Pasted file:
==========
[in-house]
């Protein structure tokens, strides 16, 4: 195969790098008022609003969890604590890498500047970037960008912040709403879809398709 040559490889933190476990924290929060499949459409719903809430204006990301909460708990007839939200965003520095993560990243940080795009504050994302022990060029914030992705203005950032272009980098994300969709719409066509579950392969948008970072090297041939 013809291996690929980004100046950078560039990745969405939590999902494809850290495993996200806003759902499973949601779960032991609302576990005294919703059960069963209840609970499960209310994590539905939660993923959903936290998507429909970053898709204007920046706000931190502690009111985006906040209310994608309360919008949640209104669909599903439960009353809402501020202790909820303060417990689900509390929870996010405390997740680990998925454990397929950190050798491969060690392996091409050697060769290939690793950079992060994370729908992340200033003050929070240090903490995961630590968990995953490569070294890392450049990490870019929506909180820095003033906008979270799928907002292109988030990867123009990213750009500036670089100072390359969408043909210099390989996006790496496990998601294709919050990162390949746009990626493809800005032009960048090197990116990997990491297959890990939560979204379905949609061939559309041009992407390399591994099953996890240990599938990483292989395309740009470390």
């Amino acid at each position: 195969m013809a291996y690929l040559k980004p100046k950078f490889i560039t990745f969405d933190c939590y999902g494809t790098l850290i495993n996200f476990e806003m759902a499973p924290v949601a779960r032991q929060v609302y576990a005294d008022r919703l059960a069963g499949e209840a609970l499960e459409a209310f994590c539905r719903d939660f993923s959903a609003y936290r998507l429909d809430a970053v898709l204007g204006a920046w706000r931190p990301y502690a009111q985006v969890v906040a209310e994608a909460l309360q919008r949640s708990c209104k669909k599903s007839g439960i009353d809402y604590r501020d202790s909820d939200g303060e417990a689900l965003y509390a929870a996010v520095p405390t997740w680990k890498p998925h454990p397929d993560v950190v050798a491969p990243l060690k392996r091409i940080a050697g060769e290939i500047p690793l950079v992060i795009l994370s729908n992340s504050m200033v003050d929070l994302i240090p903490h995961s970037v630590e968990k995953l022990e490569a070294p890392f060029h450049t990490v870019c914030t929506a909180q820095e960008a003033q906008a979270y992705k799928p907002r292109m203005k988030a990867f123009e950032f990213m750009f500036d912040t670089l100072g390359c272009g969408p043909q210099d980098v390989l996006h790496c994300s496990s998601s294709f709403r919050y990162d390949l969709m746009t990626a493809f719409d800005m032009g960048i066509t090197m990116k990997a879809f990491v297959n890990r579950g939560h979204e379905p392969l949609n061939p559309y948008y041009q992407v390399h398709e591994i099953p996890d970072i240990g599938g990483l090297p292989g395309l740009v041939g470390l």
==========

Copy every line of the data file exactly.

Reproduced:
[in-house]
């Protein structure tokens, strides 16, 4: 195969790098008022609003969890604590890498500047970037960008912040709403879809398709 040559490889933190476990924290929060499949459409719903809430204006990301909460708990007839939200965003520095993560990243940080795009504050994302022990060029914030992705203005950032272009980098994300969709719409066509579950392969948008970072090297041939 013809291996690929980004100046950078560039990745969405939590999902494809850290495993996200806003759902499973949601779960032991609302576990005294919703059960069963209840609970499960209310994590539905939660993923959903936290998507429909970053898709204007920046706000931190502690009111985006906040209310994608309360919008949640209104669909599903439960009353809402501020202790909820303060417990689900509390929870996010405390997740680990998925454990397929950190050798491969060690392996091409050697060769290939690793950079992060994370729908992340200033003050929070240090903490995961630590968990995953490569070294890392450049990490870019929506909180820095003033906008979270799928907002292109988030990867123009990213750009500036670089100072390359969408043909210099390989996006790496496990998601294709919050990162390949746009990626493809800005032009960048090197990116990997990491297959890990939560979204379905949609061939559309041009992407390399591994099953996890240990599938990483292989395309740009470390």
């Amino acid at each position: 195969m013809a291996y690929l040559k980004p100046k950078f490889i560039t990745f969405d933190c939590y999902g494809t790098l850290i495993n996200f476990e806003m759902a499973p924290v949601a779960r032991q929060v609302y576990a005294d008022r919703l059960a069963g499949e209840a609970l499960e459409a209310f994590c539905r719903d939660f993923s959903a609003y936290r998507l429909d809430a970053v898709l204007g204006a920046w706000r931190p990301y502690a009111q985006v969890v906040a209310e994608a909460l309360q919008r949640s708990c209104k669909k599903s007839g439960i009353d809402y604590r501020d202790s909820d939200g303060e417990a689900l965003y509390a929870a996010v520095p405390t997740w680990k890498p998925h454990p397929d993560v950190v050798a491969p990243l060690k392996r091409i940080a050697g060769e290939i500047p690793l950079v992060i795009l994370s729908n992340s504050m200033v003050d929070l994302i240090p903490h995961s970037v630590e968990k995953l022990e490569a070294p890392f060029h450049t990490v870019c914030t929506a909180q820095e960008a003033q906008a979270y992705k799928p907002r292109m203005k988030a990867f123009e950032f990213m750009f500036d912040t670089l100072g390359c272009g969408p043909q210099d980098v390989l996006h790496c994300s496990s998601s294709f709403r919050y990162d390949l969709m746009t990626a493809f719409d800005m032009g960048i066509t090197m990116k990997a879809f990491v297959n890990r579950g939560h979204e379905p392969l949609n061939p559309y948008y041009q992407v390399h398709e591994i099953p996890d970072i240990g599938g990483l090297p292989g395309l740009v041939g470390l």